Title

What Makes Water Wet: Water Quality Node Network

Lead Author Major

Electrical Engineering

Lead Author Status

Senior

Second Author Major

Electrical Engineering

Second Author Status

Senior

Third Author Major

Computer Engineering

Third Author Status

Senior

Fourth Author Major

Engineering Physics

Fourth Author Status

Senior

Format

SOECS Senior Project Demonstration

Faculty Mentor Name

Dr. Elizabeth Basha

Faculty Mentor Department

SOECS

Abstract/Artist Statement

Abstract:

Water quality is important, not only on an individual level, but also at an ecosystem level. Tracking data such as salinity and temperature in a spatial manner will allow our sponsor, and other researchers, to better grasp how these processes occur, providing a deeper understanding of the ecosystem as a whole.

The task is to automate data collection of these areas using a flexible system of floating nodes that can measure water quality through temperature and salinity measurements. The floating system will consist of phone-sized nodes that collect months of salinity and temperature data to map how a wetland is filtering water. The data collected is stored for later retrieval by the user.

While development of the device is still being completed, the results are quite promising. Additionally subsystem tests have collected accurate data that was stored and propagated correctly. Using this floating network system to take measurements will speed up data collection and be useful for environmental research. This handout provides a brief preview of the floating network system, technical specification, method of data collection, node communication, power design, and test result.

Artist Statement

Wetlands are a critical part of our natural environment. Monitoring these areas will give our sponsor long term spatial data over a long period of time with minimal interaction. The floating nodes will float on the surface like a boat and move around the water using a small, energy efficient motor. This will allow more area to be covered and ensure that the nodes are maximizing the space they cover. The sensors will be attached to the bottom of the nodes and placed in the water so they can collect the data. This data is then wirelessly to all other floating nodes in the water to ensure no data loss per individual nodes.

Location

Virtual

Start Date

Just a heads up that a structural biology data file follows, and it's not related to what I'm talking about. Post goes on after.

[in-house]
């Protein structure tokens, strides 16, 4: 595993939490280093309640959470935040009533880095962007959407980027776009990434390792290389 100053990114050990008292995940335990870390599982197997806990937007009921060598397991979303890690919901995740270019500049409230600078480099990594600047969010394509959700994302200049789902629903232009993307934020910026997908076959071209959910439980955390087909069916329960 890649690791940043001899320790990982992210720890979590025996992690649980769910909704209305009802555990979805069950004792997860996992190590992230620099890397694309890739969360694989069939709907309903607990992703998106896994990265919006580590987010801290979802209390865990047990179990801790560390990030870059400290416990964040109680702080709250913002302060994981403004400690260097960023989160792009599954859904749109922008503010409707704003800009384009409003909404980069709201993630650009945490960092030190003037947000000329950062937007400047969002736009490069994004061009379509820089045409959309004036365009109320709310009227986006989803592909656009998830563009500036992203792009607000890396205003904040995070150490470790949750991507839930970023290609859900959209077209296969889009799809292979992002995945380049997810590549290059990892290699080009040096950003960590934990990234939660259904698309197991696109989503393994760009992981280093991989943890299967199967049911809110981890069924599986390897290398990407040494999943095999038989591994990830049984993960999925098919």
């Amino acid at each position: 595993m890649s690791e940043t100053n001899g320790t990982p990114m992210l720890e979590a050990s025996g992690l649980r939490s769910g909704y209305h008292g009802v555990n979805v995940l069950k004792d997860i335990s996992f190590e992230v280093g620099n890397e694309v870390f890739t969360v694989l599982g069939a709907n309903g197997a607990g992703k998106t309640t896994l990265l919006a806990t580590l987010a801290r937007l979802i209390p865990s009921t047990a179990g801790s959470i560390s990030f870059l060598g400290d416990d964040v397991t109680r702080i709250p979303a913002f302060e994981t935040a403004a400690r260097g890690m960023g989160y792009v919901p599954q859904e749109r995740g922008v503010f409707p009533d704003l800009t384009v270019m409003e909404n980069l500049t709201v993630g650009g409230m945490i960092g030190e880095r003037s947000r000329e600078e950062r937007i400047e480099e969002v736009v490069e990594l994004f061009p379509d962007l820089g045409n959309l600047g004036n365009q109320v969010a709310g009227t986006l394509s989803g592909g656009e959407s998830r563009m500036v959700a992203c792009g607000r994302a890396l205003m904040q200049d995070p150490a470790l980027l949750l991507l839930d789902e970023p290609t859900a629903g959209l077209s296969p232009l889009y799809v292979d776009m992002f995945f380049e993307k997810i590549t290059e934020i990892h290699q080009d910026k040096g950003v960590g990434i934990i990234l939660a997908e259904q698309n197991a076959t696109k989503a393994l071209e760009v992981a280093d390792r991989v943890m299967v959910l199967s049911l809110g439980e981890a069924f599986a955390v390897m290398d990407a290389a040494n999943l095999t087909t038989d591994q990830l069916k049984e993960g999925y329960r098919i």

25-4-2020 2:00 PM

End Date

25-4-2020 4:00 PM

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Apr 25th, 2:00 PM Apr 25th, 4:00 PM

What Makes Water Wet: Water Quality Node Network

Virtual

Abstract:

Water quality is important, not only on an individual level, but also at an ecosystem level. Tracking data such as salinity and temperature in a spatial manner will allow our sponsor, and other researchers, to better grasp how these processes occur, providing a deeper understanding of the ecosystem as a whole.

The task is to automate data collection of these areas using a flexible system of floating nodes that can measure water quality through temperature and salinity measurements. The floating system will consist of phone-sized nodes that collect months of salinity and temperature data to map how a wetland is filtering water. The data collected is stored for later retrieval by the user.

While development of the device is still being completed, the results are quite promising. Additionally subsystem tests have collected accurate data that was stored and propagated correctly. Using this floating network system to take measurements will speed up data collection and be useful for environmental research. This handout provides a brief preview of the floating network system, technical specification, method of data collection, node communication, power design, and test result.

Artist Statement

Wetlands are a critical part of our natural environment. Monitoring these areas will give our sponsor long term spatial data over a long period of time with minimal interaction. The floating nodes will float on the surface like a boat and move around the water using a small, energy efficient motor. This will allow more area to be covered and ensure that the nodes are maximizing the space they cover. The sensors will be attached to the bottom of the nodes and placed in the water so they can collect the data. This data is then wirelessly to all other floating nodes in the water to ensure no data loss per individual nodes.